The Purchasing Process
While there are many online options, it is best to try out a guitar before you purchase it. Start by looking at local music stores. Here you can take time to browse and try out many different types of acoustic guitars. You can also ask the experts who work at the store questions.
While locally owned shops are great, they might not carry a wide selection. You should also check out popular chains like Guitar Center to see a wide range of options. As a beginner, you may feel intimidated walking into a music store. You will likely find people who really know what they are doing and who show off their skills. Do not worry about them. Focus on yourself and the guitars you want to look at and test. Because this is such a big investment, be sure you can hear yourself play and get a thorough testing of the instrument. If you have to, come back at a different time or ask to use a quieter area of the store. You can also bring a friend along who plays guitar too so you have some backup when making your decision.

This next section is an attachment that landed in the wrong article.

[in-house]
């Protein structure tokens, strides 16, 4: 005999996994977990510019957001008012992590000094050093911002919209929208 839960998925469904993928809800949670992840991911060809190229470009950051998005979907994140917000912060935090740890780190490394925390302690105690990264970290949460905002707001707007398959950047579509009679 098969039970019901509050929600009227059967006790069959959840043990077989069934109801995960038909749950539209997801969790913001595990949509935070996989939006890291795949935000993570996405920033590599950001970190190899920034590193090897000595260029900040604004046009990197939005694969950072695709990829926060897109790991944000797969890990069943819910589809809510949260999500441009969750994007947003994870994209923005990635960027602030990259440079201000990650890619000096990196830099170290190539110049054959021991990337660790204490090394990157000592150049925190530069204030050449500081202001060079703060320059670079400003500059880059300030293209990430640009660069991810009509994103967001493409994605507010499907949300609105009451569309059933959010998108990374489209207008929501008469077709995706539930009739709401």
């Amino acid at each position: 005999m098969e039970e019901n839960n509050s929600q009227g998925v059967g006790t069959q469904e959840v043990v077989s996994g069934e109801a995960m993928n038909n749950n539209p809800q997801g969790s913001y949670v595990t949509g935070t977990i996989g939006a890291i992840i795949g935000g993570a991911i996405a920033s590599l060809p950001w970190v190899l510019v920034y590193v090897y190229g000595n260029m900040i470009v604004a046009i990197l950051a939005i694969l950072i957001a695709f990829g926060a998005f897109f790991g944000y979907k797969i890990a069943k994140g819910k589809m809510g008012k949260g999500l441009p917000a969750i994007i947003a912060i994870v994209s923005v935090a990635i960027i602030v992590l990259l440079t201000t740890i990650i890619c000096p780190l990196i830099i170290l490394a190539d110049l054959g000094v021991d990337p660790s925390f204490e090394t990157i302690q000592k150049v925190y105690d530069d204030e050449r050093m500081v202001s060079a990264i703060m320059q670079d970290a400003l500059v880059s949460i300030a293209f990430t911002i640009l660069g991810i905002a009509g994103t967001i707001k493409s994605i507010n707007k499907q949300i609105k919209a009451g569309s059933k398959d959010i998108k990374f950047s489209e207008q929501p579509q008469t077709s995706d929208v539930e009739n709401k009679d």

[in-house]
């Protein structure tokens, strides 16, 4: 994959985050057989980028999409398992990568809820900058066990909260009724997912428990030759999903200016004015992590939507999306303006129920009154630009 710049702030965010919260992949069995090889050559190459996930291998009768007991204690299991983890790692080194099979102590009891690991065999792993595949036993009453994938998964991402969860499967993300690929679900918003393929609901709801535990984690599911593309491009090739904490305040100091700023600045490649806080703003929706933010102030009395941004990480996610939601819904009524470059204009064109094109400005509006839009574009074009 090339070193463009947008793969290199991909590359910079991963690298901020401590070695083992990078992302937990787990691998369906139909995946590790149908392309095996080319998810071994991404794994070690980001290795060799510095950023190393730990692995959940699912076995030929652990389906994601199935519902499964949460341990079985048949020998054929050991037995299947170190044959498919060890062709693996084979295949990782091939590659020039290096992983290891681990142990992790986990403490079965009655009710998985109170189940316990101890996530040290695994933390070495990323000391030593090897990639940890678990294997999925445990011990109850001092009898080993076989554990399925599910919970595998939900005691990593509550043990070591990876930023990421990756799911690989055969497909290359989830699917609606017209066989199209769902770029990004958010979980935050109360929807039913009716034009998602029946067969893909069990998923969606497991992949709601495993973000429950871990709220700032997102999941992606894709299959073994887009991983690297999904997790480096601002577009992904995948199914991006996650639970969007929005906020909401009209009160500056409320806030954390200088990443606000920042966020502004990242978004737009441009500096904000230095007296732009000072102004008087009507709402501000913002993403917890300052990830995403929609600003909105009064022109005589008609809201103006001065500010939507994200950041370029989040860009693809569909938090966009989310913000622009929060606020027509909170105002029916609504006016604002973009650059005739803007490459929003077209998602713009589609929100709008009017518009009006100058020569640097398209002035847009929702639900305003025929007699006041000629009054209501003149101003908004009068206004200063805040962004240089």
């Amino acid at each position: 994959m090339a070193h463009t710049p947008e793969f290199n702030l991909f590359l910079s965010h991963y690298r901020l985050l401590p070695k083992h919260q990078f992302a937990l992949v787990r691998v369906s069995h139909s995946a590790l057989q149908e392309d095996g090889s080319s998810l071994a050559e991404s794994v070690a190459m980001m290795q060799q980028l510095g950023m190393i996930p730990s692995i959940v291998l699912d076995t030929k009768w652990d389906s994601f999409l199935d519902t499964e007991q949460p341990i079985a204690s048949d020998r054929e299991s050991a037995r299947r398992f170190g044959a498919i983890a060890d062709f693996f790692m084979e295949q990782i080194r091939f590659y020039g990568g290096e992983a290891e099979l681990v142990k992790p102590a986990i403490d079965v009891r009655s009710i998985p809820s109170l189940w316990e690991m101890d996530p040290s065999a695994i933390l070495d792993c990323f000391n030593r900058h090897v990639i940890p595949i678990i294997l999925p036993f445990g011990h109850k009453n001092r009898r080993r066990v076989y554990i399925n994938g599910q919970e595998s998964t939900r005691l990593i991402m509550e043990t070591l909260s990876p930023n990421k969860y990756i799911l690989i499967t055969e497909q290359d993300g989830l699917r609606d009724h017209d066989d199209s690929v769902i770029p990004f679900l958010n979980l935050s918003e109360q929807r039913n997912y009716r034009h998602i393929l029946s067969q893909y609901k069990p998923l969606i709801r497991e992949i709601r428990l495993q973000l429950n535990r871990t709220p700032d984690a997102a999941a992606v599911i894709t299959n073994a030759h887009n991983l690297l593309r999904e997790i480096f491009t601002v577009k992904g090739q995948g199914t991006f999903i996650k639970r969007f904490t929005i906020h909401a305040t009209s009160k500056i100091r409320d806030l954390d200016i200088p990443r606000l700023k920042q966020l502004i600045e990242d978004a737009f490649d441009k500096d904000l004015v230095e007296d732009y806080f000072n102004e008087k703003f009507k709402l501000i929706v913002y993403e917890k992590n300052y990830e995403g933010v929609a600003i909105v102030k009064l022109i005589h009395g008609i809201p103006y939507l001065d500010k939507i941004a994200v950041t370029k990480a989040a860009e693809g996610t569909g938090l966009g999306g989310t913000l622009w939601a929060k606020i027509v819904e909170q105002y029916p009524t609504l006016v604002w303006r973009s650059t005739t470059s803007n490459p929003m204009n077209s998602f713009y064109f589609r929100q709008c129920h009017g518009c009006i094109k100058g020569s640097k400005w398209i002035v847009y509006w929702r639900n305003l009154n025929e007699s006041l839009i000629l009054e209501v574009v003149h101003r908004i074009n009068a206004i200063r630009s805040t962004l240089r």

If you do not have a music store nearby, you can consider buying an acoustic guitar online. However, when purchasing online it is even more imperative that you do your research. Read as many reviews as you can. Reviews will help answer many of the questions you may have about a particular instrument. You should also check out different online guitar forums. Here you can ask questions and get answers or recommendations from others.